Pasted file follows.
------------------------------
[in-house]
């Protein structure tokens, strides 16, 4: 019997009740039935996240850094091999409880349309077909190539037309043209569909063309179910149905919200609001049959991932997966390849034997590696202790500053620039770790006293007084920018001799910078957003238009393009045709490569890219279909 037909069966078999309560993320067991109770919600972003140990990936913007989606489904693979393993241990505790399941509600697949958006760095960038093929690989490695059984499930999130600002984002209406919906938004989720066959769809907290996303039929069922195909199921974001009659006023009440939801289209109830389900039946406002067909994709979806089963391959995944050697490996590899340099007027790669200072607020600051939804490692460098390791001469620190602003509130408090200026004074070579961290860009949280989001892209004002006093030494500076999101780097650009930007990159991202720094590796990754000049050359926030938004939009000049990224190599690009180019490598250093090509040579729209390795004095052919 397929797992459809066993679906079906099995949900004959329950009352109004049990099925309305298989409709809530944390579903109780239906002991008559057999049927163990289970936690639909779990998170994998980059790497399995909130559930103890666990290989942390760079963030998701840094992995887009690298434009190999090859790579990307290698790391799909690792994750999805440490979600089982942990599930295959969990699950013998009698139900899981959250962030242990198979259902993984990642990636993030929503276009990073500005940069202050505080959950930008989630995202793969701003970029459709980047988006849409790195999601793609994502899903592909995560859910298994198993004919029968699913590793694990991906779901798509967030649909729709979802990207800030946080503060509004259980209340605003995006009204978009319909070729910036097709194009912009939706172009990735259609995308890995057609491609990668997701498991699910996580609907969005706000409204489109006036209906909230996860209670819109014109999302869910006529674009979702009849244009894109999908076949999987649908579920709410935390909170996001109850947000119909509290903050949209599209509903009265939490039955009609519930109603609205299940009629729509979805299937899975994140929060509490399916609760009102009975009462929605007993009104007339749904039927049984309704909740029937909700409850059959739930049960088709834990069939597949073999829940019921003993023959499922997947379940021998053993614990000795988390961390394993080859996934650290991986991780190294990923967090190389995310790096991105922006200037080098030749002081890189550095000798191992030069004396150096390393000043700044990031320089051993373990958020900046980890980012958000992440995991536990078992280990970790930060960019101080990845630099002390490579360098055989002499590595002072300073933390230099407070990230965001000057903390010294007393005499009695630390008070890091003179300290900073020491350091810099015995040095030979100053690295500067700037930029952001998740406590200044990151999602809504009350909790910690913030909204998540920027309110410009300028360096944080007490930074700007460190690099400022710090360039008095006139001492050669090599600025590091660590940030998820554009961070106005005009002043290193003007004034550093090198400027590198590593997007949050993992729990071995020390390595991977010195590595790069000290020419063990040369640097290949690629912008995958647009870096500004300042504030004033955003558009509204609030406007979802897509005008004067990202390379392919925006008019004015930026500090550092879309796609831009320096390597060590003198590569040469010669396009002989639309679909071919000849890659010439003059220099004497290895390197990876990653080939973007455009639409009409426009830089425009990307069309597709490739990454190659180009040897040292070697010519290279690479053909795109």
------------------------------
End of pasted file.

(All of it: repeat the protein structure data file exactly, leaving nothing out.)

[in-house]
């Protein structure tokens, strides 16, 4: 019997009740039935996240850094091999409880349309077909190539037309043209569909063309179910149905919200609001049959991932997966390849034997590696202790500053620039770790006293007084920018001799910078957003238009393009045709490569890219279909 037909069966078999309560993320067991109770919600972003140990990936913007989606489904693979393993241990505790399941509600697949958006760095960038093929690989490695059984499930999130600002984002209406919906938004989720066959769809907290996303039929069922195909199921974001009659006023009440939801289209109830389900039946406002067909994709979806089963391959995944050697490996590899340099007027790669200072607020600051939804490692460098390791001469620190602003509130408090200026004074070579961290860009949280989001892209004002006093030494500076999101780097650009930007990159991202720094590796990754000049050359926030938004939009000049990224190599690009180019490598250093090509040579729209390795004095052919 397929797992459809066993679906079906099995949900004959329950009352109004049990099925309305298989409709809530944390579903109780239906002991008559057999049927163990289970936690639909779990998170994998980059790497399995909130559930103890666990290989942390760079963030998701840094992995887009690298434009190999090859790579990307290698790391799909690792994750999805440490979600089982942990599930295959969990699950013998009698139900899981959250962030242990198979259902993984990642990636993030929503276009990073500005940069202050505080959950930008989630995202793969701003970029459709980047988006849409790195999601793609994502899903592909995560859910298994198993004919029968699913590793694990991906779901798509967030649909729709979802990207800030946080503060509004259980209340605003995006009204978009319909070729910036097709194009912009939706172009990735259609995308890995057609491609990668997701498991699910996580609907969005706000409204489109006036209906909230996860209670819109014109999302869910006529674009979702009849244009894109999908076949999987649908579920709410935390909170996001109850947000119909509290903050949209599209509903009265939490039955009609519930109603609205299940009629729509979805299937899975994140929060509490399916609760009102009975009462929605007993009104007339749904039927049984309704909740029937909700409850059959739930049960088709834990069939597949073999829940019921003993023959499922997947379940021998053993614990000795988390961390394993080859996934650290991986991780190294990923967090190389995310790096991105922006200037080098030749002081890189550095000798191992030069004396150096390393000043700044990031320089051993373990958020900046980890980012958000992440995991536990078992280990970790930060960019101080990845630099002390490579360098055989002499590595002072300073933390230099407070990230965001000057903390010294007393005499009695630390008070890091003179300290900073020491350091810099015995040095030979100053690295500067700037930029952001998740406590200044990151999602809504009350909790910690913030909204998540920027309110410009300028360096944080007490930074700007460190690099400022710090360039008095006139001492050669090599600025590091660590940030998820554009961070106005005009002043290193003007004034550093090198400027590198590593997007949050993992729990071995020390390595991977010195590595790069000290020419063990040369640097290949690629912008995958647009870096500004300042504030004033955003558009509204609030406007979802897509005008004067990202390379392919925006008019004015930026500090550092879309796609831009320096390597060590003198590569040469010669396009002989639309679909071919000849890659010439003059220099004497290895390197990876990653080939973007455009639409009409426009830089425009990307069309597709490739990454190659180009040897040292070697010519290279690479053909795109």